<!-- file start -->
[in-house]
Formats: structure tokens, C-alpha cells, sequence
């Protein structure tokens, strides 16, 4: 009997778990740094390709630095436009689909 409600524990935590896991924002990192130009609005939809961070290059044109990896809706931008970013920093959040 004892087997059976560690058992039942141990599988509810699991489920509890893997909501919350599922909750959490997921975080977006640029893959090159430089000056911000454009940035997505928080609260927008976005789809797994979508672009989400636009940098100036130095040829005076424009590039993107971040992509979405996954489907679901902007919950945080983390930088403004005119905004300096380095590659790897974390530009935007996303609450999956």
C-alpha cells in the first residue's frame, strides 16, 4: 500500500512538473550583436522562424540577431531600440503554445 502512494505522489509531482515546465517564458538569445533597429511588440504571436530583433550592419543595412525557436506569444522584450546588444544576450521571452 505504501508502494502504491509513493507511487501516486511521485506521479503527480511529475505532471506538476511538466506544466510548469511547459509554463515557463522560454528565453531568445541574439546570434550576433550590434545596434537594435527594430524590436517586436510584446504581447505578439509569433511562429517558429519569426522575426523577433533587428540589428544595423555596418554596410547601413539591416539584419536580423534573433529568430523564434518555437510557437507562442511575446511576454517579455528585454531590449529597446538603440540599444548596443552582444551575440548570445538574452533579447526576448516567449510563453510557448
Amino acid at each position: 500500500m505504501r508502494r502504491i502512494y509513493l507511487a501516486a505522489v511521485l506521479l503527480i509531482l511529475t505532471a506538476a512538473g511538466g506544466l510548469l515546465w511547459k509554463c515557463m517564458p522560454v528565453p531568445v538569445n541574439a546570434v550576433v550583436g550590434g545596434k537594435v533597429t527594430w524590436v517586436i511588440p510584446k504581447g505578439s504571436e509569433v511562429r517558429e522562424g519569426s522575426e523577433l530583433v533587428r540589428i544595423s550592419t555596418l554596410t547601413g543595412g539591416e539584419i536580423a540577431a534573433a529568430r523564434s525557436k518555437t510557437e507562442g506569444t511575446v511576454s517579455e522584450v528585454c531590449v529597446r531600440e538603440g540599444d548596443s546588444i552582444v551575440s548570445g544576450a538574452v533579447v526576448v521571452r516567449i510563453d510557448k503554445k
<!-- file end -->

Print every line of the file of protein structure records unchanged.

[in-house]
Formats: structure tokens, C-alpha cells, sequence
């Protein structure tokens, strides 16, 4: 009997778990740094390709630095436009689909 409600524990935590896991924002990192130009609005939809961070290059044109990896809706931008970013920093959040 004892087997059976560690058992039942141990599988509810699991489920509890893997909501919350599922909750959490997921975080977006640029893959090159430089000056911000454009940035997505928080609260927008976005789809797994979508672009989400636009940098100036130095040829005076424009590039993107971040992509979405996954489907679901902007919950945080983390930088403004005119905004300096380095590659790897974390530009935007996303609450999956």
C-alpha cells in the first residue's frame, strides 16, 4: 500500500512538473550583436522562424540577431531600440503554445 502512494505522489509531482515546465517564458538569445533597429511588440504571436530583433550592419543595412525557436506569444522584450546588444544576450521571452 505504501508502494502504491509513493507511487501516486511521485506521479503527480511529475505532471506538476511538466506544466510548469511547459509554463515557463522560454528565453531568445541574439546570434550576433550590434545596434537594435527594430524590436517586436510584446504581447505578439509569433511562429517558429519569426522575426523577433533587428540589428544595423555596418554596410547601413539591416539584419536580423534573433529568430523564434518555437510557437507562442511575446511576454517579455528585454531590449529597446538603440540599444548596443552582444551575440548570445538574452533579447526576448516567449510563453510557448
Amino acid at each position: 500500500m505504501r508502494r502504491i502512494y509513493l507511487a501516486a505522489v511521485l506521479l503527480i509531482l511529475t505532471a506538476a512538473g511538466g506544466l510548469l515546465w511547459k509554463c515557463m517564458p522560454v528565453p531568445v538569445n541574439a546570434v550576433v550583436g550590434g545596434k537594435v533597429t527594430w524590436v517586436i511588440p510584446k504581447g505578439s504571436e509569433v511562429r517558429e522562424g519569426s522575426e523577433l530583433v533587428r540589428i544595423s550592419t555596418l554596410t547601413g543595412g539591416e539584419i536580423a540577431a534573433a529568430r523564434s525557436k518555437t510557437e507562442g506569444t511575446v511576454s517579455e522584450v528585454c531590449v529597446r531600440e538603440g540599444d548596443s546588444i552582444v551575440s548570445g544576450a538574452v533579447v526576448v521571452r516567449i510563453d510557448k503554445k